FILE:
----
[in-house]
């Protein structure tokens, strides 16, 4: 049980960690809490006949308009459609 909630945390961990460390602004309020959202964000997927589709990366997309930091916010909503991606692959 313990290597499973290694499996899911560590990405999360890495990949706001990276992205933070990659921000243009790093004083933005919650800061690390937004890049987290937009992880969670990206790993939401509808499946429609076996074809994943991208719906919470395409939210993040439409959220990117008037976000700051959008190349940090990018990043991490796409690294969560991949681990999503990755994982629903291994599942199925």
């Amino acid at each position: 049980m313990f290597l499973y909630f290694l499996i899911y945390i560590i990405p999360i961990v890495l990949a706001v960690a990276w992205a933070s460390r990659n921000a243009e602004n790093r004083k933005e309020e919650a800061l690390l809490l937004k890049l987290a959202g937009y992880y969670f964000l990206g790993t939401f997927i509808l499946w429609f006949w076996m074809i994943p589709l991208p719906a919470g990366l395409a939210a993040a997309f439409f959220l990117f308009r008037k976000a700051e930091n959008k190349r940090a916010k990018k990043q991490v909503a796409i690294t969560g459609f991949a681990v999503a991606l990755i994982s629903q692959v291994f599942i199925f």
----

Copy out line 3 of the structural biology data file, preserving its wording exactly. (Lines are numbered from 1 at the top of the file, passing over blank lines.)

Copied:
């Amino acid at each position: 049980m313990f290597l499973y909630f290694l499996i899911y945390i560590i990405p999360i961990v890495l990949a706001v960690a990276w992205a933070s460390r990659n921000a243009e602004n790093r004083k933005e309020e919650a800061l690390l809490l937004k890049l987290a959202g937009y992880y969670f964000l990206g790993t939401f997927i509808l499946w429609f006949w076996m074809i994943p589709l991208p719906a919470g990366l395409a939210a993040a997309f439409f959220l990117f308009r008037k976000a700051e930091n959008k190349r940090a916010k990018k990043q991490v909503a796409i690294t969560g459609f991949a681990v999503a991606l990755i994982s629903q692959v291994f599942i199925f």